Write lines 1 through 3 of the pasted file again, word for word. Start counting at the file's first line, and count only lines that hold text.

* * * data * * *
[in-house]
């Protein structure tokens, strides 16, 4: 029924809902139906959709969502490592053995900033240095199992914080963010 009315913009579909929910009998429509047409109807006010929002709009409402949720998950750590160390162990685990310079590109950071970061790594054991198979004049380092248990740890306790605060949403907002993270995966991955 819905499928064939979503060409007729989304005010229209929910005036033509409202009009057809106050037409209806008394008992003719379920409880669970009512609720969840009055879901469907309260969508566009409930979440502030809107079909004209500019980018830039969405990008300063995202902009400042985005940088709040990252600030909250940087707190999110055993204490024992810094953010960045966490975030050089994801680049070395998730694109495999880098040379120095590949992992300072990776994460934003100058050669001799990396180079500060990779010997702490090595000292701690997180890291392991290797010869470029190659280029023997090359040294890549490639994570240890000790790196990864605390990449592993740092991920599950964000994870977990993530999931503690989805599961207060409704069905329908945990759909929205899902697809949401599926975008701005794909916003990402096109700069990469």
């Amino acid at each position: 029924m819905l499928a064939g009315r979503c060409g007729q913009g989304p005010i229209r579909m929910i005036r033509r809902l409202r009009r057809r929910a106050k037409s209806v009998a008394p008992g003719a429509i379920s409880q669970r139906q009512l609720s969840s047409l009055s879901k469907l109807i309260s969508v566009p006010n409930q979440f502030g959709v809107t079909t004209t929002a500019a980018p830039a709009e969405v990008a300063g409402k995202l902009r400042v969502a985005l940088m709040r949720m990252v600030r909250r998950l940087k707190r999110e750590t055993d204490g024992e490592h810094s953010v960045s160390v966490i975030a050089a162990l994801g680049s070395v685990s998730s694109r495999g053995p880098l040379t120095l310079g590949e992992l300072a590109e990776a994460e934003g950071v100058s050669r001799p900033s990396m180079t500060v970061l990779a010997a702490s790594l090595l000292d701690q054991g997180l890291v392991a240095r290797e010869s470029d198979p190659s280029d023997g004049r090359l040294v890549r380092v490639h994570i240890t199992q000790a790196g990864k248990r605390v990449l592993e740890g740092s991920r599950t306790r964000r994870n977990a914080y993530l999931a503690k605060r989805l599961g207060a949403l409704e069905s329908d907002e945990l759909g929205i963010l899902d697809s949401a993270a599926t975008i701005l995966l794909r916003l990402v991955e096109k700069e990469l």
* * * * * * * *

[in-house]
């Protein structure tokens, strides 16, 4: 029924809902139906959709969502490592053995900033240095199992914080963010 009315913009579909929910009998429509047409109807006010929002709009409402949720998950750590160390162990685990310079590109950071970061790594054991198979004049380092248990740890306790605060949403907002993270995966991955 819905499928064939979503060409007729989304005010229209929910005036033509409202009009057809106050037409209806008394008992003719379920409880669970009512609720969840009055879901469907309260969508566009409930979440502030809107079909004209500019980018830039969405990008300063995202902009400042985005940088709040990252600030909250940087707190999110055993204490024992810094953010960045966490975030050089994801680049070395998730694109495999880098040379120095590949992992300072990776994460934003100058050669001799990396180079500060990779010997702490090595000292701690997180890291392991290797010869470029190659280029023997090359040294890549490639994570240890000790790196990864605390990449592993740092991920599950964000994870977990993530999931503690989805599961207060409704069905329908945990759909929205899902697809949401599926975008701005794909916003990402096109700069990469």
């Amino acid at each position: 029924m819905l499928a064939g009315r979503c060409g007729q913009g989304p005010i229209r579909m929910i005036r033509r809902l409202r009009r057809r929910a106050k037409s209806v009998a008394p008992g003719a429509i379920s409880q669970r139906q009512l609720s969840s047409l009055s879901k469907l109807i309260s969508v566009p006010n409930q979440f502030g959709v809107t079909t004209t929002a500019a980018p830039a709009e969405v990008a300063g409402k995202l902009r400042v969502a985005l940088m709040r949720m990252v600030r909250r998950l940087k707190r999110e750590t055993d204490g024992e490592h810094s953010v960045s160390v966490i975030a050089a162990l994801g680049s070395v685990s998730s694109r495999g053995p880098l040379t120095l310079g590949e992992l300072a590109e990776a994460e934003g950071v100058s050669r001799p900033s990396m180079t500060v970061l990779a010997a702490s790594l090595l000292d701690q054991g997180l890291v392991a240095r290797e010869s470029d198979p190659s280029d023997g004049r090359l040294v890549r380092v490639h994570i240890t199992q000790a790196g990864k248990r605390v990449l592993e740890g740092s991920r599950t306790r964000r994870n977990a914080y993530l999931a503690k605060r989805l599961g207060a949403l409704e069905s329908d907002e945990l759909g929205i963010l899902d697809s949401a993270a599926t975008i701005l995966l794909r916003l990402v991955e096109k700069e990469l």